Friday, May 02, 2014

Biotech Losers of 2013: AVEO, INFI, AFFY, and ARIA -- Where Are They Now?

Despite having lost more than 90% of its market valuation in the last 21 months, AVEO Pharma’s (AVEO-$1.24)  management believes it can drive shareholder creation by moving forward with other early-stage, oncology assets, principally by securing partnerships after providing proof-of-concept data. Though attractive commercial opportunities do exist, even in highly competitive markets, for targeted cancer therapies, we question this management team’s ability to develop their putative “first-in-class clinical assets” following the debacle of the VEGF receptor tyrosine kinase inhibitor, tivozanib, last year.

Evolving Phase 1 data presented at the American Society of Hematology (ASH) meeting held in early December 2013 showed not only that earlier safety concerns on Infinity’s (INFI-$9.20) lead asset, IPI-145, had been overblown, but that the drug demonstrated impressive efficacy in patients with either relapsed or refractory CLL (81% of patients had been treated with three or more systemic therapies), too.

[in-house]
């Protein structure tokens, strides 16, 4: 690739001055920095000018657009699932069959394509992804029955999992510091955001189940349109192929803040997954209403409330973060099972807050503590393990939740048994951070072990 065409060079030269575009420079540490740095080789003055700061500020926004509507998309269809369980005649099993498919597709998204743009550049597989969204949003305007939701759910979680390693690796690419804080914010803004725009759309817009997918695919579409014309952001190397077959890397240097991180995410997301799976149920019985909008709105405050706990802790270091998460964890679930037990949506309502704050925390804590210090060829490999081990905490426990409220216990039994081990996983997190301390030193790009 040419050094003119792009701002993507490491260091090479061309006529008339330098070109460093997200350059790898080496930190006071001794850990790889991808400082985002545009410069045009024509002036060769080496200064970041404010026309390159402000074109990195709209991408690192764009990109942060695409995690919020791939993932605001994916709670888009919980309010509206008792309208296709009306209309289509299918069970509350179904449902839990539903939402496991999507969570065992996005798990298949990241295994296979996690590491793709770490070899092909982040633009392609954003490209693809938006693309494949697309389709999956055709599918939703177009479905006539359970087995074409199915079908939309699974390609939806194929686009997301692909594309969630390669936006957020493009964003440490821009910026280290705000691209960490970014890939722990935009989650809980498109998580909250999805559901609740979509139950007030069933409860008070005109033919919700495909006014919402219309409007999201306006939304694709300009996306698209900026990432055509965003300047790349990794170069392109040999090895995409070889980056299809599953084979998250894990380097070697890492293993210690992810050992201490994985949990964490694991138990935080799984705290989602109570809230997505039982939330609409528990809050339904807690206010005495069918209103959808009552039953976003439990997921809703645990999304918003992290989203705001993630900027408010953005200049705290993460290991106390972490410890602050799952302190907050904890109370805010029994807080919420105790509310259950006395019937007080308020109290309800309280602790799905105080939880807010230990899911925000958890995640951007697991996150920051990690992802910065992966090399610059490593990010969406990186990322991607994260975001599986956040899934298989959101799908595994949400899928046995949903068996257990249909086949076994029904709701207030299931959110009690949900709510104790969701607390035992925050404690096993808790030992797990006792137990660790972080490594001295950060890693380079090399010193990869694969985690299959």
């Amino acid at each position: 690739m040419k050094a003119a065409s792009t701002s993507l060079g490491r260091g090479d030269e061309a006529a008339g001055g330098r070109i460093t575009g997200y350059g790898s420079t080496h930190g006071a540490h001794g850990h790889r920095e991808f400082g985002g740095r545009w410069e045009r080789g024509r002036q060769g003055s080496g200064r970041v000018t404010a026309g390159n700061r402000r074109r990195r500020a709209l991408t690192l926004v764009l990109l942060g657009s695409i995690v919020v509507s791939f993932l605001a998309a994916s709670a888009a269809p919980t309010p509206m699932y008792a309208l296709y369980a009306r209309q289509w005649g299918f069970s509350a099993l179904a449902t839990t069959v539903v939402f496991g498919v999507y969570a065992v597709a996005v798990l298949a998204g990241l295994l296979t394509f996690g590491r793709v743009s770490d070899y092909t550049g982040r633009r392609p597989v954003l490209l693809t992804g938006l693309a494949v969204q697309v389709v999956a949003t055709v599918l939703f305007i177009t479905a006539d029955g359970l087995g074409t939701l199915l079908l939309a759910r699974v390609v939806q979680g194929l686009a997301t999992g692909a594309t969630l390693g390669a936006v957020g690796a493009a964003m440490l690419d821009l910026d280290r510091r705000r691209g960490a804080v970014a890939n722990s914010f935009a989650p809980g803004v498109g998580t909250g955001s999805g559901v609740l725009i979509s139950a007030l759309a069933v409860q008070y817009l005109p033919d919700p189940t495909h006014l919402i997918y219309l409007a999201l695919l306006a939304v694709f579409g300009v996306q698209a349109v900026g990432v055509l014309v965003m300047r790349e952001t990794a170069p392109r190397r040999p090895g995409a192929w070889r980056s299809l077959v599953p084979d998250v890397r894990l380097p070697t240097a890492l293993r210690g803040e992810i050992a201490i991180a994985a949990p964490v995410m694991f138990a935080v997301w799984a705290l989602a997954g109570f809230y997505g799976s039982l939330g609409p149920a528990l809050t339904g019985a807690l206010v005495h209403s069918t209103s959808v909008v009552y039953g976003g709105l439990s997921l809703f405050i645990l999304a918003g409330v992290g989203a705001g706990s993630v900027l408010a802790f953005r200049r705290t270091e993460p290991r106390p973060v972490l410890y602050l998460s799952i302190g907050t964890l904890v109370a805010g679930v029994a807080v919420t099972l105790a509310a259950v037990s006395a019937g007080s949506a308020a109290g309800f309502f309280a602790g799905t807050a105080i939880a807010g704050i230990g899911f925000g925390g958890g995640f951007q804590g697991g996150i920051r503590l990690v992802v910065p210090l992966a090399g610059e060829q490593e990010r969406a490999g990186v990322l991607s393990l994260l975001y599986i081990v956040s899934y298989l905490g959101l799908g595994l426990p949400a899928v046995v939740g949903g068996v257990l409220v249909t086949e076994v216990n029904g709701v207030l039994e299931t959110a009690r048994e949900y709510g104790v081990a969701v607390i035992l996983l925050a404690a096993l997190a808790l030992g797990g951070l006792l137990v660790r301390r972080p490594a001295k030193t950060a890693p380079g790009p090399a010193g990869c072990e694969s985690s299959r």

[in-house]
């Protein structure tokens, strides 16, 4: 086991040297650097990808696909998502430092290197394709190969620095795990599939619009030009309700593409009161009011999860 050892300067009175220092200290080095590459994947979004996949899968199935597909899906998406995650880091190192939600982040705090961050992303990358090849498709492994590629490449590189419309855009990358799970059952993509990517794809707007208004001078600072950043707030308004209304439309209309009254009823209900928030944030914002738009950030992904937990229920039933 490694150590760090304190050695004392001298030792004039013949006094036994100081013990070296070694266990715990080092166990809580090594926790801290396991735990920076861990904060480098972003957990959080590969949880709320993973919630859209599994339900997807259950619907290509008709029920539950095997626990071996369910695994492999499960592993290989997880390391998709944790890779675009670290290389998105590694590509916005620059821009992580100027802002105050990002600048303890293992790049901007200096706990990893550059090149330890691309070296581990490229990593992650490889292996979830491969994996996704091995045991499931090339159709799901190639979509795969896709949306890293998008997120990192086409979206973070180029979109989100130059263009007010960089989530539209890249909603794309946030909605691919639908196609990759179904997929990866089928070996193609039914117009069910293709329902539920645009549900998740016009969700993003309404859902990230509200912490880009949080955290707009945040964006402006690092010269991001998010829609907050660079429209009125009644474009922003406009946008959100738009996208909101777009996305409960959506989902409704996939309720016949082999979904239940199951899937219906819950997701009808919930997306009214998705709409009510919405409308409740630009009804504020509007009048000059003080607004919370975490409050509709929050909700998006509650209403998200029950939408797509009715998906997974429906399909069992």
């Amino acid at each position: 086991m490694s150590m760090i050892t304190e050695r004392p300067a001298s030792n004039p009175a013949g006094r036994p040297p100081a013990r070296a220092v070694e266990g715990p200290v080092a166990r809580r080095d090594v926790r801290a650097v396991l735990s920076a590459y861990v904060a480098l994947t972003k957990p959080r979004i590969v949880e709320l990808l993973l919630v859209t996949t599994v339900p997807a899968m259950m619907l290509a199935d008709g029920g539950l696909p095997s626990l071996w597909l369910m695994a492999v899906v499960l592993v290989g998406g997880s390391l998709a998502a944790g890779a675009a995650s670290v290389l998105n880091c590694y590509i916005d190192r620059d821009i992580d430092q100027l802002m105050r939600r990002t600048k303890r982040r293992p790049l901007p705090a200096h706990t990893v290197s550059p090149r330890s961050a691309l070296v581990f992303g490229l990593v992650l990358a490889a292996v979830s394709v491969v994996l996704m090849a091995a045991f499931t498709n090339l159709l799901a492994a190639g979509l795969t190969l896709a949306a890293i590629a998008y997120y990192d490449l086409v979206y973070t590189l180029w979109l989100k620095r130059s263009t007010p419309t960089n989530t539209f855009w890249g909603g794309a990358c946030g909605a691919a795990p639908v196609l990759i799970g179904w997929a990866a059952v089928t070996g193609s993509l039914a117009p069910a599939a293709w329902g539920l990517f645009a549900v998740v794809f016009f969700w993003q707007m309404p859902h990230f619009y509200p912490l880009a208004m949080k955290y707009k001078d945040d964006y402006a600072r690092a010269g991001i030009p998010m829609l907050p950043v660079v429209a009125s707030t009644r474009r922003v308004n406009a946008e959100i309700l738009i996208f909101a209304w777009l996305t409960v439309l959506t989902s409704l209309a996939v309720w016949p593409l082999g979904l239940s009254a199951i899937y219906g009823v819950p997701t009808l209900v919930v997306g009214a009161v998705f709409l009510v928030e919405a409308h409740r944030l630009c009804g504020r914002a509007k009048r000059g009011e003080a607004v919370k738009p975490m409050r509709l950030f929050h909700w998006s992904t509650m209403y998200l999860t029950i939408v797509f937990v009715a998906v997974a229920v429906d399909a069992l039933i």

Unfortunately, we’ll never know the “would of, could of” commercial potential for Affymax’s (AFFY-$0.70) anemia treatment, brand-name Omontys. After posting sales of $34.6 million for the nine-month period ending December 31, 2012 – slightly below analyst forecasts, suggestive of the contract-grip Amgen held on dialysis centers – Omontys was recalled on February 23, 2013 following reports of severe hypersensitivity reactions including anaphylaxis in 0.2% (or about 50 patients) — including fatal reactions in 0.02% of the 25,000 patients –within 30 minutes of their first IV dose in the post-marketing phase. Almost a third of the reported cases required prompt medical intervention and in some cases hospitalization, according to an FDA safety alert issued at the time.

Though the stock price of Ariad Pharma (ARIA-$7.25) has rallied off its 52-week low of $2.15 per share (October 31, 2013) to the $7.00 level, it still trades significantly below its 52-week high of $23.00 (September 11, 2013). The relief rally has stalled for two reasons:
  • Iclusig competes in an already crowded market for just two rare cancers. According to National Cancer Institute statistics, approximately 5,200 new cases of CML and 1,800 new cases of Ph+ ALL are diagnosed each year in the United States; and,
  • Ariad has discontinued – after consulting with the FDA – its EPIC trial, which had been designed to investigate the use of Iclusig in the front-line settings.

Editor David J Phillips does not hold a financial interest in any stocks mentioned in this article. The 10Q Detective has a Full Disclosure Policy. 

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